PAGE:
(83)

The function in the curly braces is affine in x (hence convex in x). Since the supremum of a family of convex functions (here indexed by v) is itself convex, the final term of (83) is convex in x. Hence, g is convex if \( I - {\lambda } B^{\mathsf {T}}\! B \) is positive semidefinite; and g is strongly convex if \( I - {\lambda } B^{\mathsf {T}}\! B \) is positive definite. \(\square \)

Lemma 3

In the context of Lemma 2, let \(e_{\max }\) denote the maximum eigenvalue of \( B^{\mathsf {T}}\! B \). If \( B^{\mathsf {T}}\! B \prec (1 / {\lambda } ) I \) (that is, \( e_{\max } < 1/{\lambda } \)), then g in (81) is \( \delta \)-strongly convex with (positive) modulus of strong convexity (at least) equal to

$$\begin{aligned} \delta = 1 - {\lambda } e_{\max }. \end{aligned}$$
(84)

Proof

It follows from Definition 3 that the function g in (81) is \( \delta \)-strongly convex if and only if the function \( {\widetilde{g}} \), defined by

$$\begin{aligned} {\widetilde{g}}(x)&= g(x) - \frac{\delta }{2} \Vert x \Vert _2^2 \end{aligned}$$
(85)
$$\begin{aligned}&= \tfrac{1}{2}x^{\mathsf {T}}\! ((1- \delta )I - {\lambda } B^{\mathsf {T}}\! B) x + \tfrac{1}{2}\Vert y \Vert _2^2 - y^{\mathsf {T}}\! x \nonumber \\&\quad + {\lambda } \sup _{ v \in \mathbb {R}^N } \bigl \{ -f(v) + v^{\mathsf {T}}\! B^{\mathsf {T}}\! B x - \tfrac{1}{2}\Vert B v \Vert _2^2 \bigr \}, \end{aligned}$$
(86)

is convex. Hence, \( {\widetilde{g}} \) in (86) is convex if \( (1- \delta )I - {\lambda } B^{\mathsf {T}}\! B\) is positive semidefinite. Let \( e_i \) be the real nonnegative eigenvalues of \( B^{\mathsf {T}}B\). We have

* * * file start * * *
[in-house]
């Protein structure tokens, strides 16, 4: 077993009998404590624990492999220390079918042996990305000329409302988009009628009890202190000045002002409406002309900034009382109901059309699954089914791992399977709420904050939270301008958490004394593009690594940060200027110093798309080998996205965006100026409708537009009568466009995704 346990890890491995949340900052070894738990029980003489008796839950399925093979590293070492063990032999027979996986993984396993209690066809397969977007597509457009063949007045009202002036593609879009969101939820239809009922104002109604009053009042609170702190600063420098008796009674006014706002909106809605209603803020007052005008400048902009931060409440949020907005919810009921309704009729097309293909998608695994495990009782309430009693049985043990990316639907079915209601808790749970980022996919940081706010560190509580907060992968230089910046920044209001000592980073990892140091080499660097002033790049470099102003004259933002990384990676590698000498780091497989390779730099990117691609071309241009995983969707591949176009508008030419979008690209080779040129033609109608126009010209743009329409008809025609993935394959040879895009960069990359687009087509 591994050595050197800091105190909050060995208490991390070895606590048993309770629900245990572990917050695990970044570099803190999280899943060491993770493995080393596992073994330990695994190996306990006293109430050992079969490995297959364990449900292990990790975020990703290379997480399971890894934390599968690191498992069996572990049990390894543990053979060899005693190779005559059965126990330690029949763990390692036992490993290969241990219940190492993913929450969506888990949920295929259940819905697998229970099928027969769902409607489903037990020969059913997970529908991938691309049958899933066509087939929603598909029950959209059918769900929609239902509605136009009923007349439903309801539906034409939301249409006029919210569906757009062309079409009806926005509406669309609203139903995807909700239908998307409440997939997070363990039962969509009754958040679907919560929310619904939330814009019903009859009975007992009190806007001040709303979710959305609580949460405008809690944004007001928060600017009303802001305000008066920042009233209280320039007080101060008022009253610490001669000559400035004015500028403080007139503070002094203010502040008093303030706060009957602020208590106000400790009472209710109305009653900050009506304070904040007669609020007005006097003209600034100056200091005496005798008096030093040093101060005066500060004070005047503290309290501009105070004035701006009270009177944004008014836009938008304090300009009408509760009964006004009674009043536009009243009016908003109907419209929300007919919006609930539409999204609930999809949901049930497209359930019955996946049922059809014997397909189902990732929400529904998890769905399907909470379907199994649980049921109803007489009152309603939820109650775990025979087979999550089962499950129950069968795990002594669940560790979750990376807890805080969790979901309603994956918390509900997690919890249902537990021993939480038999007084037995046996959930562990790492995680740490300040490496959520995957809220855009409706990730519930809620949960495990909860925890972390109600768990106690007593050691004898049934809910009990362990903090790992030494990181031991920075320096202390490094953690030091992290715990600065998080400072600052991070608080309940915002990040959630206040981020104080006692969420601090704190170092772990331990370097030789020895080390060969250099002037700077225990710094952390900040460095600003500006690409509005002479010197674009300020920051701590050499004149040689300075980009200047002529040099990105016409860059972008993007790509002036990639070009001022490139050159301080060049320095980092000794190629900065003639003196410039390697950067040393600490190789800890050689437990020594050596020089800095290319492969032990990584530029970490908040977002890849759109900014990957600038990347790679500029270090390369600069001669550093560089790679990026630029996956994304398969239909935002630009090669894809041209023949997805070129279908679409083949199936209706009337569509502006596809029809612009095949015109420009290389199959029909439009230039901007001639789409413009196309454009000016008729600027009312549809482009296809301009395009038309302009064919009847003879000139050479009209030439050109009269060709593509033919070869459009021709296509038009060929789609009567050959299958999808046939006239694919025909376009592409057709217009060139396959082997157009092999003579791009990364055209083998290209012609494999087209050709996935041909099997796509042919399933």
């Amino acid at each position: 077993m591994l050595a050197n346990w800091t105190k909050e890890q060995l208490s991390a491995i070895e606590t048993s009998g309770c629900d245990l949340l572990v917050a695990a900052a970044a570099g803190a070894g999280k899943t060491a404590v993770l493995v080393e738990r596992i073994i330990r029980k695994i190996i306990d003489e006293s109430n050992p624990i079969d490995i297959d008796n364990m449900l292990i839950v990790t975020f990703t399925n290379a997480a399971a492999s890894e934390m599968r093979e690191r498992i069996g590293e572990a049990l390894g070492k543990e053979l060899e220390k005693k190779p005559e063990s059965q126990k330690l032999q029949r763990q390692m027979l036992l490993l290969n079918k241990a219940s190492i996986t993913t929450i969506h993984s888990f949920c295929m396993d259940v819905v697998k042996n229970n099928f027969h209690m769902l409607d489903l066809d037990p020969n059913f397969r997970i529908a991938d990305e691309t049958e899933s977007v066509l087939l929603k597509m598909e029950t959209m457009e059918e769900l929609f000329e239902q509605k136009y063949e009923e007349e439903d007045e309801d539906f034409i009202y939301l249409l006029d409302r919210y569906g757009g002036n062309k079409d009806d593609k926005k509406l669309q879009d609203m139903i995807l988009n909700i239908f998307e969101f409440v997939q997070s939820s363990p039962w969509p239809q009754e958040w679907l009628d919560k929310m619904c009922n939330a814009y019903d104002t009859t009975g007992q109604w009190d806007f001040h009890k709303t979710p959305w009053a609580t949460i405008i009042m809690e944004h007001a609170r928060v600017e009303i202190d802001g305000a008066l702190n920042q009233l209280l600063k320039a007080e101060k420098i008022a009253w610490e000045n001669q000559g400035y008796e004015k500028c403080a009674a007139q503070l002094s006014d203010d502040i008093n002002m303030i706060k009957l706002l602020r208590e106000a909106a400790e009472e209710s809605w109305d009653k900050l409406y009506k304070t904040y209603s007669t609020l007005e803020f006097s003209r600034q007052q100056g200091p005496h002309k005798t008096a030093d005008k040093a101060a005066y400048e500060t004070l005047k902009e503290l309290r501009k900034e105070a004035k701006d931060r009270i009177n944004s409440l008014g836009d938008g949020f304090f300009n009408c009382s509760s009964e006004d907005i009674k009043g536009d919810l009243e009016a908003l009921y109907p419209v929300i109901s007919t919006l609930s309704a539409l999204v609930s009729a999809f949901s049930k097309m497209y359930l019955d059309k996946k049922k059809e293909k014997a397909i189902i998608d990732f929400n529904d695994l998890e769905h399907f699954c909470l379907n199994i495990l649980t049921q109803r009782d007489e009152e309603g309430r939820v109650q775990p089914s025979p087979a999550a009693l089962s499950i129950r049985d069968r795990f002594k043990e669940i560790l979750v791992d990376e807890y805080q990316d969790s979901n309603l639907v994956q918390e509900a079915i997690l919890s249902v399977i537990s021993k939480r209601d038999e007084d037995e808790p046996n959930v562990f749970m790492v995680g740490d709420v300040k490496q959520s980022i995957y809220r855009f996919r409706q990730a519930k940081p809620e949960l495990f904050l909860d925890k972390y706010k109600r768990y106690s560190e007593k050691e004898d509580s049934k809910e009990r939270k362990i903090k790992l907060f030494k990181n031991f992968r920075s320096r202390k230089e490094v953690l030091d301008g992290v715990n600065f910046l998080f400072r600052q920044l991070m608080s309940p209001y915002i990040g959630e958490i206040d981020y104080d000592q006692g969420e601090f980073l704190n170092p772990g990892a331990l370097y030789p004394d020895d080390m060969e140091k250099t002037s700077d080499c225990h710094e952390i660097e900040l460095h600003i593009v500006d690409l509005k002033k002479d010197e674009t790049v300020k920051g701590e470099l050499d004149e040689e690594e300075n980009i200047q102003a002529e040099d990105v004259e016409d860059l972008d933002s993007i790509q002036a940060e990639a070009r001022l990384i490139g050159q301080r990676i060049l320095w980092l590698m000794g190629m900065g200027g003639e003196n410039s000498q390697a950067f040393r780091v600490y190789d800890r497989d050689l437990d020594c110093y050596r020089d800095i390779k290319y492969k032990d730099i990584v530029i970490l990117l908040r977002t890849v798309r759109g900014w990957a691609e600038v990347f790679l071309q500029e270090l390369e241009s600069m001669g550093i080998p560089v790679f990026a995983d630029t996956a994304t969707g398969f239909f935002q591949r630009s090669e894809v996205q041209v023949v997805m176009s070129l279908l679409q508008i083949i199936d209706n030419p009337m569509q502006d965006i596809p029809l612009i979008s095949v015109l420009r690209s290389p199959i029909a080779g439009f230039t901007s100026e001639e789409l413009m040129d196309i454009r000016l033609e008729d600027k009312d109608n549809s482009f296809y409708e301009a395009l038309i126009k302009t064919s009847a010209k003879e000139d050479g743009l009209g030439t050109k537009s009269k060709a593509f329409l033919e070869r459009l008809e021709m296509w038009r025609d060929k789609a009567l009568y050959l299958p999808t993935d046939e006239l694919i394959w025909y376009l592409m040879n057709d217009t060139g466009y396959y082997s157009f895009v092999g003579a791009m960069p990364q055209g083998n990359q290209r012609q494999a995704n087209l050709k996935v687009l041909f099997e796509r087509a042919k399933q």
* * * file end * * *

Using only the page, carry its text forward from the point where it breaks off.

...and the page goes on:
$$\begin{aligned}&(1- \delta )I - {\lambda } B^{\mathsf {T}}\!B \succcurlyeq 0\\&\quad \iff 1-\delta - {\lambda } e_i \geqslant 0, \ \forall \, i \in \{1,2,\ldots ,N\} \\&\quad \iff \delta \leqslant \min _i \left\{ 1 - {\lambda } e_i \right\} . \\&\quad \iff \delta \leqslant 1 - {\lambda } e_{\max } \end{aligned}$$

which completes the proof. \(\square \)

In this paper, we use the forward-backward splitting (FBS) algorithm which entails a constant of Lipschitz continuity. The following two lemmas regard Lipschitz continuity. Lemma 4 is a part [equivalence (i) \( \Leftrightarrow \) (vi)] of Theorem 18.15 of Ref. [1]. Our use of this result follows the reasoning of Ref. [2].

Lemma 4

Let \( f :\mathbb {R}^N \rightarrow \mathbb {R}\) be convex and differentiable. Then the gradient \( \nabla f \) is \( \rho \)-Lipschitz continuous if and only if \( (\rho /2) \Vert {\,\cdot \,} \Vert _2^2 - f \) is convex.